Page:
Windsor Star

Health care

Time for a real debate


The new president of the Canadian Medical Associatio­n, Dr. Robert Ouellet, has made it clear he plans to use his position to champion the role of private health care. With an election underway, Dr. Ouellet will get the perfect platform and, if Canadians are fortunate, they’ll finally get a real debate about the opportunit­ies that exist to improve public health care.

“Private delivery is an accepted practice everywhere in the world, and it’s time Canada accepted this reality,” Dr. Ouellet said in an interview after being elected to represent the 67,000-member CMA. “My whole career has been about resolving access issues. This is my battle horse.”

Like many of the CMA’s members, Ouellet believes a greater role for private health care will provide more choice and actually make the public system operate more effectivel­y and efficientl­y.

“We have one of the most costly and least-efficient systems of any industrial­ized country,” said Ouellet, who points out that while overall health care costs have quadrupled over the past 20 years, the doctor-to-patient ratio has dropped.

“Does it make sense, in the face of a shortage of operating rooms, to ban surgeons, who provide 90 per cent of their services in a hospital, from performing five to 10 per cent of their surgeries in a private clinic?”

Ouellet has been a strong and vocal proponent of private health care going back to 1987 when he was part of a group that establishe­d Canada’s first computed tomography scan clinic. As the head of radiology at Cite de la sante hospital in Laval, Que., he became frustrated when he found it would take two to three years to get government approval for a CT scanner. Instead, the group bought the scanner and contracted out their services. Not only was the scanner up and running quickly, but patients also received the service in a few days as opposed to several months.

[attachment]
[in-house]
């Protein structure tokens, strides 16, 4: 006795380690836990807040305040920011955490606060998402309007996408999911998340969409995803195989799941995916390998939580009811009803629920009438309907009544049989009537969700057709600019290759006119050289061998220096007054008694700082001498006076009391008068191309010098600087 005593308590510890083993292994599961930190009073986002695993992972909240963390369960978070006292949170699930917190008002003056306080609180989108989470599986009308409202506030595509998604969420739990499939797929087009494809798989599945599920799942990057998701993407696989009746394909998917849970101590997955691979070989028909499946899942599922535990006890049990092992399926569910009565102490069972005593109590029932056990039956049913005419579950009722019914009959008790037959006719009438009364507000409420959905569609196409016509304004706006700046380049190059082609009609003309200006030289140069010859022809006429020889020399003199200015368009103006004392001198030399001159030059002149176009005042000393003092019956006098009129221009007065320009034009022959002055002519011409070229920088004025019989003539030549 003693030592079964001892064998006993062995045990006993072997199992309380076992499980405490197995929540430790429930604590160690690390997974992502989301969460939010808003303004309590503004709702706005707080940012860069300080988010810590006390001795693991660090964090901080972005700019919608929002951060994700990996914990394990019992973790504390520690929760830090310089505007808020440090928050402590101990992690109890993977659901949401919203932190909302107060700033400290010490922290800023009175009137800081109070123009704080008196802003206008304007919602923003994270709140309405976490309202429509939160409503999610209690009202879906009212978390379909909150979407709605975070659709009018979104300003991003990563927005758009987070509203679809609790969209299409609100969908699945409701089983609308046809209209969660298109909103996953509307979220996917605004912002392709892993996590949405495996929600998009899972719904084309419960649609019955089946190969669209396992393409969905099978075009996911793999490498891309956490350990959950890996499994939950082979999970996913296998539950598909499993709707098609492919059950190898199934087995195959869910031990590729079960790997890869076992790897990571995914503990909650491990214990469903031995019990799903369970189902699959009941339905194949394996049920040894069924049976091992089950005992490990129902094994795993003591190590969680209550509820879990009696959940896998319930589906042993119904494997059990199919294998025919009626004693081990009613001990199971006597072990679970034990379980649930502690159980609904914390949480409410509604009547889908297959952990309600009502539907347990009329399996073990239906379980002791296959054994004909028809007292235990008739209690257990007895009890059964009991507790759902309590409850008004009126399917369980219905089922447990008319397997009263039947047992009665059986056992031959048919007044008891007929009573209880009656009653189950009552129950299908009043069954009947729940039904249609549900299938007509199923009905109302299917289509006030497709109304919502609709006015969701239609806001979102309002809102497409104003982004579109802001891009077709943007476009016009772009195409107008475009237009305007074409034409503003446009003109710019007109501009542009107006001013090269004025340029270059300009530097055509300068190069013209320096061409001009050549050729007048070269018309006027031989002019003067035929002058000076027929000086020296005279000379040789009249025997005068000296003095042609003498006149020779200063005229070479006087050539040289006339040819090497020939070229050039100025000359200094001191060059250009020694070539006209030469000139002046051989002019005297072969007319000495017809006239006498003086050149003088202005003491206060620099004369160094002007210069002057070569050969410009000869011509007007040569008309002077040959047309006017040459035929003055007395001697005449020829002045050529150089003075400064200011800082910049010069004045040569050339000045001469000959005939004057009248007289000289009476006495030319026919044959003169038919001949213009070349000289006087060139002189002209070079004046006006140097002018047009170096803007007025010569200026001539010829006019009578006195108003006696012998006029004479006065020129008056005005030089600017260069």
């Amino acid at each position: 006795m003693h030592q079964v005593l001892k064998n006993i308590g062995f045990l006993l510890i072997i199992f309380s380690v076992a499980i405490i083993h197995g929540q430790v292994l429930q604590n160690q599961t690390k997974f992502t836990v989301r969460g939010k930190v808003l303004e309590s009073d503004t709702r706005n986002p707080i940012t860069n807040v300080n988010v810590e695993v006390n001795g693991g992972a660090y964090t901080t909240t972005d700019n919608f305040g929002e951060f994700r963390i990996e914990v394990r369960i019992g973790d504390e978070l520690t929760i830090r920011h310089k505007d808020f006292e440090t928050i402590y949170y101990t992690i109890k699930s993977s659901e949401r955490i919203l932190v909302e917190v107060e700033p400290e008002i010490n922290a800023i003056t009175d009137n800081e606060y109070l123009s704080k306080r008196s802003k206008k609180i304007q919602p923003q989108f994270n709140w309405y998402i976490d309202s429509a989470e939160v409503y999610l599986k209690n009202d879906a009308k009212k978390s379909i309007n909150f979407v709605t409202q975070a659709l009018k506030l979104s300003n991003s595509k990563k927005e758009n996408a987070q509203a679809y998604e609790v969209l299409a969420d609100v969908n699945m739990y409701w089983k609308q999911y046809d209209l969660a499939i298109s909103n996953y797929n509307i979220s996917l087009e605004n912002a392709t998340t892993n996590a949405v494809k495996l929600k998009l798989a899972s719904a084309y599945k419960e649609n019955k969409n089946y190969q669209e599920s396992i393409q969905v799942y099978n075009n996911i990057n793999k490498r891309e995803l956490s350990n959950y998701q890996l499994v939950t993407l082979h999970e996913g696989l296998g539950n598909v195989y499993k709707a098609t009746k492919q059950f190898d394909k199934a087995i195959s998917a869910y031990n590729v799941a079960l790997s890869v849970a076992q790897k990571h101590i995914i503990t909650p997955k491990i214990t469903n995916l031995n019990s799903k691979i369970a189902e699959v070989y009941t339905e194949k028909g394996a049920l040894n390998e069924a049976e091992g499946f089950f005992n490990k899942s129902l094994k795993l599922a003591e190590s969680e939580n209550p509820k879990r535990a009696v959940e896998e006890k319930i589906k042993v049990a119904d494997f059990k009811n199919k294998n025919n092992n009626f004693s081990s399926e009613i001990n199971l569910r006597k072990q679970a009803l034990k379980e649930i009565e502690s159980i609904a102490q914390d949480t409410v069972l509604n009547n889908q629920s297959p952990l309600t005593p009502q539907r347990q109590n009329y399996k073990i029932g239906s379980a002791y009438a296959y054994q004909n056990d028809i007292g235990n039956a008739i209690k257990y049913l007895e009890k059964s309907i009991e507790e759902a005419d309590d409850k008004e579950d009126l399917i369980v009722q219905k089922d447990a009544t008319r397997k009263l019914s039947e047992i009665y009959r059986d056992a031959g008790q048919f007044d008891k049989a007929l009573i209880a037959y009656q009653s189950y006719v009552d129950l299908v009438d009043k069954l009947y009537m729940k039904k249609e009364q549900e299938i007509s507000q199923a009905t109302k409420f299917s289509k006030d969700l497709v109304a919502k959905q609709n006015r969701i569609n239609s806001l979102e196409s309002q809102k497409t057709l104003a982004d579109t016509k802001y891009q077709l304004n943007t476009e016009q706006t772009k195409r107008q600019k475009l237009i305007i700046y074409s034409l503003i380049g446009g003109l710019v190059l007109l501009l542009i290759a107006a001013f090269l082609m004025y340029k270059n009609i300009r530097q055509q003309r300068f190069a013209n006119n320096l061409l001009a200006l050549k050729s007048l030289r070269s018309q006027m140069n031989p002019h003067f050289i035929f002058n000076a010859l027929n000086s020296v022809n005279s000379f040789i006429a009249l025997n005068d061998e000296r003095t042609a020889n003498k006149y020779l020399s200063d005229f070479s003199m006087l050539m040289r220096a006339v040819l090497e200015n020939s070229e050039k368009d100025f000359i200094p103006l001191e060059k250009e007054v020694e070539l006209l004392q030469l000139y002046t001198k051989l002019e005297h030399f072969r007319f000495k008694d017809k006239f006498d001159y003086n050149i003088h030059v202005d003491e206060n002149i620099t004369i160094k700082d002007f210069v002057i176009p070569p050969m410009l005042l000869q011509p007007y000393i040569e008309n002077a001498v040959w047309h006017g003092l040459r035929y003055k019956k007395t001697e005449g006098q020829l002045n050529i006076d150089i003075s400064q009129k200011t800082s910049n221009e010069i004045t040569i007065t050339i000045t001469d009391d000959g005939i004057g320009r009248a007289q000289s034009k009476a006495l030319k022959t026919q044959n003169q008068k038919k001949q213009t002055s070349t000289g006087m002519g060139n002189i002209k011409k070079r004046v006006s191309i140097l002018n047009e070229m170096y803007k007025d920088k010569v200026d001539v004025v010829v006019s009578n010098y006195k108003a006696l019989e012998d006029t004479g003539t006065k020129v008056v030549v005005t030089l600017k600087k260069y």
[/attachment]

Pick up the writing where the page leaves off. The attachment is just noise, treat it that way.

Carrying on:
Later, Ouellet and his group expanded into an MRI clinic and two diagnostic radiology clinics which provide care through the public system and also if someone wants to buy the service — something the new CMA head calls “consumer choice.”

“The fact is that the private system exists and is here to stay. We need to accommodat­e it in order for the public system to prosper,” Ouellet told the CMA.

Ouellet added that he isn’t advocating either the end of medicare or the introducti­on an American-style system, but a universal system that’s accessible and responsive.

“Let me be clear,” he said. “I am not talking about privatizin­g the health care system. I am talking about improving it by allowing the private sector to intervene in a complement­ary way, in areas where the public sector is unable to provide services.”

Ouellet’s comments echo those of the Supreme Court of Canada when it ruled three years ago that the Quebec government could not prevent people from paying for private insurance for health care procedures covered under medicare. Essentiall­y, the Court ruled that health care delayed is health care denied.

The court rejected the argument that private options would erode the public system, and instead said the opposite was true in countries that allow for a mixture of private and public care.

Yet despite the Supreme Court, Canadian government­s have been reluctant to embrace the role private care can play as a tool to provide better overall care and relieve pressure on the overburden­ed pubic system.

It’s time for a real debate on the benefits of private health care as Canadians get ready to go to the polls.

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